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Publication numberUS6501655 B1
Publication typeGrant
Application numberUS 09/716,877
Publication date31 Dec 2002
Filing date20 Nov 2000
Priority date20 Nov 2000
Fee statusPaid
Publication number09716877, 716877, US 6501655 B1, US 6501655B1, US-B1-6501655, US6501655 B1, US6501655B1
InventorsSeri Lee, L. Pollard II Lloyd
Original AssigneeIntel Corporation
Export CitationBiBTeX, EndNote, RefMan
External Links: USPTO, USPTO Assignment, Espacenet
High performance fin configuration for air cooled heat sinks
US 6501655 B1
Abstract
A heat dissipation system and method for extracting heat from an integrated circuit device includes, in one example embodiment, a thermally conductive base plate. The heat dissipation system and method further includes an array of substantially parallel fin structures having top and bottom portions. The thermally conductive base plate is attached to the array such that the thermally conductive base plate is in close proximity to the bottom portion. The top and bottom portions extend outwardly from the thermally conductive base plate. The top portion of the array further extends laterally beyond the bottom portion of the array. The top and bottom portions of the array are of sufficient size so as to allow components on a motherboard to encroach around the integrated circuit device.
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Claims(12)
What is claimed is:
1. A heat dissipation system, comprising:
an integrated circuit device, having a front side and a back side, wherein the front side is disposed across from the back side, wherein the front side is attached to a printed circuit board having components;
an enhanced heat dissipation device comprising:
a thermally conductive base plate, attached to the back side of the integrated circuit device;
an array of substantially parallel fin structures, the array having top and bottom portions, the thermally conductive base plate is attached to the array such that the thermally conductive base plate is in close proximity to the bottom portion, the top and bottom portions of the array extend outwardly from the thermally conductive base plate, the top portion of the array extends laterally further beyond the bottom portion of the array, and the top and bottom portions of the array and the integrated circuit device are in close proximity to the components printed circuit board.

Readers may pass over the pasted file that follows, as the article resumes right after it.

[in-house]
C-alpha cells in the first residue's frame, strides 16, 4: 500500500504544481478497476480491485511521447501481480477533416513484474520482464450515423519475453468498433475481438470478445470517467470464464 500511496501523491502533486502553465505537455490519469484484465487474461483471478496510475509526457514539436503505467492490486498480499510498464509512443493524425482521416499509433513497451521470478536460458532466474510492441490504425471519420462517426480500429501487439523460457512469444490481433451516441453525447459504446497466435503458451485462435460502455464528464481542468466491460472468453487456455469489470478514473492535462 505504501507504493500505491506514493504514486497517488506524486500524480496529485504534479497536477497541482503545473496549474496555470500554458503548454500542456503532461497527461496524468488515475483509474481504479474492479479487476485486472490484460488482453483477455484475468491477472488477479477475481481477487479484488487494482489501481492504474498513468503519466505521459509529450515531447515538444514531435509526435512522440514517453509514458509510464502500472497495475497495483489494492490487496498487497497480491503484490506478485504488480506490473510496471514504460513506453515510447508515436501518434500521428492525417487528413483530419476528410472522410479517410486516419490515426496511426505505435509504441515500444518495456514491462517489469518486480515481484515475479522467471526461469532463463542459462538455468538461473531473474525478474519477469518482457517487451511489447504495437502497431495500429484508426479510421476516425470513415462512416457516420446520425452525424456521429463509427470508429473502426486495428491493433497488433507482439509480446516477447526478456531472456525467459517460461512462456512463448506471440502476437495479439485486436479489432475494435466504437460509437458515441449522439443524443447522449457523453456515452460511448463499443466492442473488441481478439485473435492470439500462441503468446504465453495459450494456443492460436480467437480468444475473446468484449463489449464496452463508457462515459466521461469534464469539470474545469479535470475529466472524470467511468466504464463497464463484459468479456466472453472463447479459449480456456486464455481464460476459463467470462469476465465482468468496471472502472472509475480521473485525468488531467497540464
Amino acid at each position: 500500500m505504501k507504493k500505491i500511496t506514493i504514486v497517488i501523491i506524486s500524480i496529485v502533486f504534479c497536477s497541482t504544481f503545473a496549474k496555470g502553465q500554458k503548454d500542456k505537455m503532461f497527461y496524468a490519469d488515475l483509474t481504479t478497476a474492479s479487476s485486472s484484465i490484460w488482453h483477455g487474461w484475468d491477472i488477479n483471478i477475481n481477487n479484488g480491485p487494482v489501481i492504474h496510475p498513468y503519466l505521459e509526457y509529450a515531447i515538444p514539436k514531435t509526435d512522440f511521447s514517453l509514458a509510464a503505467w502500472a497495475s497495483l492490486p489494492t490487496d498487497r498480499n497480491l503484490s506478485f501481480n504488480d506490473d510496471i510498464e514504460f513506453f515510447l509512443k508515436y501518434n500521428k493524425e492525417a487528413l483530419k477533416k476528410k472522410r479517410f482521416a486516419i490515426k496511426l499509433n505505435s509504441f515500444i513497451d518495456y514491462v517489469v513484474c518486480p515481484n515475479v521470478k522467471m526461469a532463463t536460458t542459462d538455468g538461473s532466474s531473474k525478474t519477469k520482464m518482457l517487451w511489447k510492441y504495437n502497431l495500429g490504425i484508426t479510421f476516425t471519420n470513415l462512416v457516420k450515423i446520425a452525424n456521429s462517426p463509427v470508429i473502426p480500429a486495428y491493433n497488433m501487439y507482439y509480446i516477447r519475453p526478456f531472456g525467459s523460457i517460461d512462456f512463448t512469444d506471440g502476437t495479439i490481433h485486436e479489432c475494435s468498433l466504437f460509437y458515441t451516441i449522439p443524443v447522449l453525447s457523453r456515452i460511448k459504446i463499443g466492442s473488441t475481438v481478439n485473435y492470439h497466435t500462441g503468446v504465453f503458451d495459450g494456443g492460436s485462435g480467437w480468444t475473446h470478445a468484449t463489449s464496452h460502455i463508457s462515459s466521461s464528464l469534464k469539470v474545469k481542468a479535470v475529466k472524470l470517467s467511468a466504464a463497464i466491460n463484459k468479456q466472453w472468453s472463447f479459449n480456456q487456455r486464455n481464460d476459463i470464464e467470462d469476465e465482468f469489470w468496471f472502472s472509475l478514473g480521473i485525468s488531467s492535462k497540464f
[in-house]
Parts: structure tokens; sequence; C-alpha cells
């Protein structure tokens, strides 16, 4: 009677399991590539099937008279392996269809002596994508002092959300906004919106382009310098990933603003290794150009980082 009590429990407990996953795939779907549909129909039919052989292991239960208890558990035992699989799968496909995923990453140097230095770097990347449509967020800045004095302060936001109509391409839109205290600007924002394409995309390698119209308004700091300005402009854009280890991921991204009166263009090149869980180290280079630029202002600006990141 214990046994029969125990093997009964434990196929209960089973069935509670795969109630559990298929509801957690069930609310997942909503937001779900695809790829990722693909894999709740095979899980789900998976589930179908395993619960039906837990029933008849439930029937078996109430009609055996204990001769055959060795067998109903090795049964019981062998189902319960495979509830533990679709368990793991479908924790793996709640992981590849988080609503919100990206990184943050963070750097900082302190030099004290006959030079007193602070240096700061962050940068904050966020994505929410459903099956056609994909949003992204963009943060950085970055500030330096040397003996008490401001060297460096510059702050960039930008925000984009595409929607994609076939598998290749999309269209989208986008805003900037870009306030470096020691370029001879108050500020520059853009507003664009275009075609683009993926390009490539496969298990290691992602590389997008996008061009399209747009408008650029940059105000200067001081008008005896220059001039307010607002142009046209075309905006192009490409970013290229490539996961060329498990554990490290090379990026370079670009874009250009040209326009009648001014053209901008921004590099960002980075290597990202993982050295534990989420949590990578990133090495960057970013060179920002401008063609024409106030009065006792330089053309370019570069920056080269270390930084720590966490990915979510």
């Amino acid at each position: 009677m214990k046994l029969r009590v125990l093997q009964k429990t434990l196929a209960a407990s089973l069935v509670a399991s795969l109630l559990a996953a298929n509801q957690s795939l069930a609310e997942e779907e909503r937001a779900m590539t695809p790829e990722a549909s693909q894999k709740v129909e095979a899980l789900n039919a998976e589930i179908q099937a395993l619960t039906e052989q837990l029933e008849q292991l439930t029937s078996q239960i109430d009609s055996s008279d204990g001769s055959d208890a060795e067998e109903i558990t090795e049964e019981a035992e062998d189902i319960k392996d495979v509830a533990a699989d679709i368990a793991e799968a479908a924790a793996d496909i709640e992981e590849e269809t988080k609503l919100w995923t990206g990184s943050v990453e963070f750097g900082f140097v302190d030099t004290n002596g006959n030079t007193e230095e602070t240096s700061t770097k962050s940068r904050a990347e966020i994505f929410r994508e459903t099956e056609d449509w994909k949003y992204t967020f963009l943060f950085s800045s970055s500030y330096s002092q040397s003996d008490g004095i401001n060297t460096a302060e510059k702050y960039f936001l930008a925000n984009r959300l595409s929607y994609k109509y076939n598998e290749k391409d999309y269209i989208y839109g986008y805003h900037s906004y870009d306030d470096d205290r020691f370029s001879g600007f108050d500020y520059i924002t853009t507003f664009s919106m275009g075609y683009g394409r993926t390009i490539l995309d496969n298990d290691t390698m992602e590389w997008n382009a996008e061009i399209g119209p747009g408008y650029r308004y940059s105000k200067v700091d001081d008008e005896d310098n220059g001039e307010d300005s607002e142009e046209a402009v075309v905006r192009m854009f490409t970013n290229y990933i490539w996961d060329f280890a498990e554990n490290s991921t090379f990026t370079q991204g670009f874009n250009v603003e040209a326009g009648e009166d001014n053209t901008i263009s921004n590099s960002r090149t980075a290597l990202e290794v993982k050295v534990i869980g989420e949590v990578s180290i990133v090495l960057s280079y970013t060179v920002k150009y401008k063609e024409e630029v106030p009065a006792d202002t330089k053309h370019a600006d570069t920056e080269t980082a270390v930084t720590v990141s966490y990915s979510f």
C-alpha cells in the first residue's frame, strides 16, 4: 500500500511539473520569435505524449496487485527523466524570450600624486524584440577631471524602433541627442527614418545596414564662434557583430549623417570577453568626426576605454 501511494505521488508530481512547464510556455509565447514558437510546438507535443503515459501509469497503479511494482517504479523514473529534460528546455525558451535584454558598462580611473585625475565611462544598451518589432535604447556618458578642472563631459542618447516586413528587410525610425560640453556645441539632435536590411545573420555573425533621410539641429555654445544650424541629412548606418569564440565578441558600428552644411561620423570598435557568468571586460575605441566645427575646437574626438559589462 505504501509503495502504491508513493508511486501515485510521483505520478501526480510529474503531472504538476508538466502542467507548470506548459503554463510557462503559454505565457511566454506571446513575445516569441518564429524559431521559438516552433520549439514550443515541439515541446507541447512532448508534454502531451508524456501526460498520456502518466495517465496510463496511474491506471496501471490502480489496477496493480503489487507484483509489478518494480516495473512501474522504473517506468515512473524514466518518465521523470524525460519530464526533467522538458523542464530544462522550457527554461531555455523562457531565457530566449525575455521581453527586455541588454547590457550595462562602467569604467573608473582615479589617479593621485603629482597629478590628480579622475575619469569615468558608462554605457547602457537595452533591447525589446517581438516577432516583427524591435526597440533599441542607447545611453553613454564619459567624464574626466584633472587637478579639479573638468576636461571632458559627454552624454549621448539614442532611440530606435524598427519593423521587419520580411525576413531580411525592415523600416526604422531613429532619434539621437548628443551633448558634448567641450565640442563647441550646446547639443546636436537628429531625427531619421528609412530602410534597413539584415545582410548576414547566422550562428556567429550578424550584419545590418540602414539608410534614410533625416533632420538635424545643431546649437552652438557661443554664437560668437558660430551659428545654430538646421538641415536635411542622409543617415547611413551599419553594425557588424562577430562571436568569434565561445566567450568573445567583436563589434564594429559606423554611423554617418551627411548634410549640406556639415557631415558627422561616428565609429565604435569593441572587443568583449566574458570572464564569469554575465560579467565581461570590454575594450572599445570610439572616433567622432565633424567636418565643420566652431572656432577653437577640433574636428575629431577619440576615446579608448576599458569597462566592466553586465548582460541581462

2. The system of claim 1, wherein the top and bottom portions extend outwardly from the thermally conductive base plate comprises:
the top and bottom portions extend outwardly in a vertical direction from the thermally conductive base plate.
3. The system of claim 2, wherein the top portion of the array extends laterally further beyond the bottom portion of the array comprises:
the top portion of the array extends laterally in a horizontal direction further beyond the bottom portion of the array.
4. The system of claim 3, wherein the heat dissipation system has a shape selected from the group consisting of a square and a rectangle.
5. The system of claim 3, wherein the top portion of the array extends laterally in a horizontal direction further beyond the bottom portion of the array comprises:
top portion of the array includes laterally extending top portions that are disposed across from each other.
6. The system of claim 5, wherein the integrated circuit device is a device selected from the group consisting of a microprocessor, an application-specific integrated circuit, and a digital signal processor.
7. The system of claim 6, wherein the heat dissipation system is made from materials selected from the group consisting of aluminum, copper, or other such materials that are capable of dissipating heat away from an integrated circuit device.
8. The device of claim 1, wherein the top portion of the array further extends laterally beyond the bottom portion of the array comprises:
the laterally extending top portion overhangs from the bottom portion allow the components to encroach on the integrated circuit device.
9. The device of claim 8, wherein the top and bottom portions do not mechanically interfere with the components placed around the integrated circuit device.
10. The device of claim 8, wherein the overhang comprises overhanging regions that are disposed across from each other.